Earlier this month the New York Times published an article about a research project in which scientists found that kids who were fed “regular” food that had pureed veggies hidden inside ate more veggies and fewer calories than when they were just consuming their normal diet.
But are we missing the point? Are we as parents supposed to be training our children to eat their veggies and like them too?
As a dietitian, I wish people would learn to like veggies and eat them in normal dishes like salads, stir fries, and on the side. But as a person who has never really been very fond of veggies myself, I see the benefit of the puree and sneak method. I do it to myself all the time: spinach in blueberry or chocolate smoothies, extra shredded carrot or zucchini in a casserole or lasagna, even adding beans to meatballs just to increase fiber and minerals while decreasing calories.
As a mom, I approve of both methods. I firmly believe that offering veggies daily, even the veggies kids say they don’t like, normalizes eating them and will help even the finickiest eater learn to tolerate and sometimes even enjoy their veggies. Other research shows it can take 17 tastes before a kid decides they like a food. Serving veggies with a yogurt dip, in a smiley face shape, or serving myself a huge helping first then telling them “Mommy really likes this. I want you to try one tiny bit and if you like it you can have more, but only if you like it because I want to eat yours if you don’t want more of this yummy ____.” Then I serve them about a teaspoon of whatever I’m eating.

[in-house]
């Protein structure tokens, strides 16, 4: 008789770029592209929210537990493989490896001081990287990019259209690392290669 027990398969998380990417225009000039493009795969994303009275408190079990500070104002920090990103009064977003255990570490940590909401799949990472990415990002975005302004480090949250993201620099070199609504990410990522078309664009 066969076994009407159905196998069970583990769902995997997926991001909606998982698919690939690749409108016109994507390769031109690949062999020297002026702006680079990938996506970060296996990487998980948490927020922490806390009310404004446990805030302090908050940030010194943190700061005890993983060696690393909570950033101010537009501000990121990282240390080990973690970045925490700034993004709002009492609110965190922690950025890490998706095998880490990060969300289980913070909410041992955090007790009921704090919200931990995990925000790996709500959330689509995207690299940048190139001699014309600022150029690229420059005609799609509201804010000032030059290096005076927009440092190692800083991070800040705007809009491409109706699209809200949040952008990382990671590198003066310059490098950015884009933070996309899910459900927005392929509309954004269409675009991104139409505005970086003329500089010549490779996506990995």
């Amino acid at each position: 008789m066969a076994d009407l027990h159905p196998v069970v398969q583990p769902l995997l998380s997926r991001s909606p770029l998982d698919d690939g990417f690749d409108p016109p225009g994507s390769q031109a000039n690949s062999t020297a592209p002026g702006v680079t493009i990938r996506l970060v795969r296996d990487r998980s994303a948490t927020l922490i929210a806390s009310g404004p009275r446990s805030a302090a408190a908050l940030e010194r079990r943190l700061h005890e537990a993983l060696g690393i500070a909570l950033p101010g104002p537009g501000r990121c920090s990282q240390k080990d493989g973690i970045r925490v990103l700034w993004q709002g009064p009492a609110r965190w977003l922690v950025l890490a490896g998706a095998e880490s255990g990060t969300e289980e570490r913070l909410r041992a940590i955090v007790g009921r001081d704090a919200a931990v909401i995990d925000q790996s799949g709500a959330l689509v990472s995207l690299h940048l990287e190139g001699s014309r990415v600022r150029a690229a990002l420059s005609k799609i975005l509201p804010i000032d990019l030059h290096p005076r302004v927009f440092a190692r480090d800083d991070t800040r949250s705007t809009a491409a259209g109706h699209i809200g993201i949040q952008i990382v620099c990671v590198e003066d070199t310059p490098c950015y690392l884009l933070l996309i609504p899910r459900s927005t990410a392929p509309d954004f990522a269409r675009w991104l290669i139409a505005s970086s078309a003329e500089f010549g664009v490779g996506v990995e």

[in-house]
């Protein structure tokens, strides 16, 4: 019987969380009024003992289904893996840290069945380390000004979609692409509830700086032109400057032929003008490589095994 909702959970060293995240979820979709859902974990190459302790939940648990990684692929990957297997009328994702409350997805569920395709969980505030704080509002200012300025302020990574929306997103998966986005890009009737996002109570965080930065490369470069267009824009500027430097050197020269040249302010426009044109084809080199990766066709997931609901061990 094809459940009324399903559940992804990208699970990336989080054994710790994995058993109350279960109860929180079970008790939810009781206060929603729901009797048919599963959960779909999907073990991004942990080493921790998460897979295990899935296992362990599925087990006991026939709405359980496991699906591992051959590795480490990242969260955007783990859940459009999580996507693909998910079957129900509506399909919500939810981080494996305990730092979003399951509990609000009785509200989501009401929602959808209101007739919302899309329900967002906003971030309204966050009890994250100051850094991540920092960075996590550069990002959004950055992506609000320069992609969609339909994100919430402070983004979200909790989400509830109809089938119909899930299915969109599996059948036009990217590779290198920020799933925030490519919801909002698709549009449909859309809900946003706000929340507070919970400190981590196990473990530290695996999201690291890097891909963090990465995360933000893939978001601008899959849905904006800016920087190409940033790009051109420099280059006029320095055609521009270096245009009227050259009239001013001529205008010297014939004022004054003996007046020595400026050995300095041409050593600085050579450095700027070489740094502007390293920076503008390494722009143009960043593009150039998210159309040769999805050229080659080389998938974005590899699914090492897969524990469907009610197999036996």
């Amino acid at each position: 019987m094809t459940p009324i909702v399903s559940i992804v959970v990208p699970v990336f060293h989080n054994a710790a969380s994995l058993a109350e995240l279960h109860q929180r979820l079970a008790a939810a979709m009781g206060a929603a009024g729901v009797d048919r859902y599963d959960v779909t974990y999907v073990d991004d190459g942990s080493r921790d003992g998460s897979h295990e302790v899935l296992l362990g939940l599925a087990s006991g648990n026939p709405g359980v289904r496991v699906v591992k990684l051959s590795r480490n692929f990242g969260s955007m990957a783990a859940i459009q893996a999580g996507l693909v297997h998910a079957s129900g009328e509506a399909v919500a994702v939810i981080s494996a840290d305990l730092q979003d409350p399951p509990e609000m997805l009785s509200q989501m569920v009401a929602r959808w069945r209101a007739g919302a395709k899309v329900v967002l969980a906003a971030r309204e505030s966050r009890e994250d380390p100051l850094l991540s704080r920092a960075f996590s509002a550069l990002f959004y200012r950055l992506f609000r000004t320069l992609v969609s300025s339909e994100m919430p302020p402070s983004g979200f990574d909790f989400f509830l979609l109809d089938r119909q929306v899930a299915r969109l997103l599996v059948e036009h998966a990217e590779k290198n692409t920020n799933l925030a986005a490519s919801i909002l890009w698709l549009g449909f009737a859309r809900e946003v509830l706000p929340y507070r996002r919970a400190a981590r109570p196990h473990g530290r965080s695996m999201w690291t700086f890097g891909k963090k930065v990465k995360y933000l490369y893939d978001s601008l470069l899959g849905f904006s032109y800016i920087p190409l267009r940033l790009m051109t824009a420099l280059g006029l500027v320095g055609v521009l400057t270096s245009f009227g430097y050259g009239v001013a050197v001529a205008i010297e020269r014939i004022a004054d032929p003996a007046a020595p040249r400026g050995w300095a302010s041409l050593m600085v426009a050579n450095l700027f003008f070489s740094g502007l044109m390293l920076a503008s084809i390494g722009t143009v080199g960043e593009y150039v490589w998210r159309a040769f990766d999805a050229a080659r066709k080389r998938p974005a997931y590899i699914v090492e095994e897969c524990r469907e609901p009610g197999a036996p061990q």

That said, kids often have texture issues, difficulty chewing foods like broccoli and carrots, and small appetites that make it hard for them to want to eat a whole piece of broccoli or some “slimy” zucchini. These are the times that it can be helpful to get creative, puree it up, and sneak it in.
I do not believe in lying about it to my kids, and sometimes they’ll even help blend up the veggies to add to our sauces. Anytime we can fortify a good meal with extra nutrients without sacrificing flavor I am all for it! I also think it’s important to teach that cookies, brownies, and other dessert foods still have sugar and fat and are fun foods, not health foods, even if they have a quarter cup of cherry juice or apple sauce in them. Lastly, if my children eat something like sweet potatoes or applesauce or tomatoes without pureeing and hiding, I serve it plain and save the sneaking for the tougher stuff – like spinach, cruciferous veggies, and carrots.
What sneaky recipes and methods do your kids find delicious?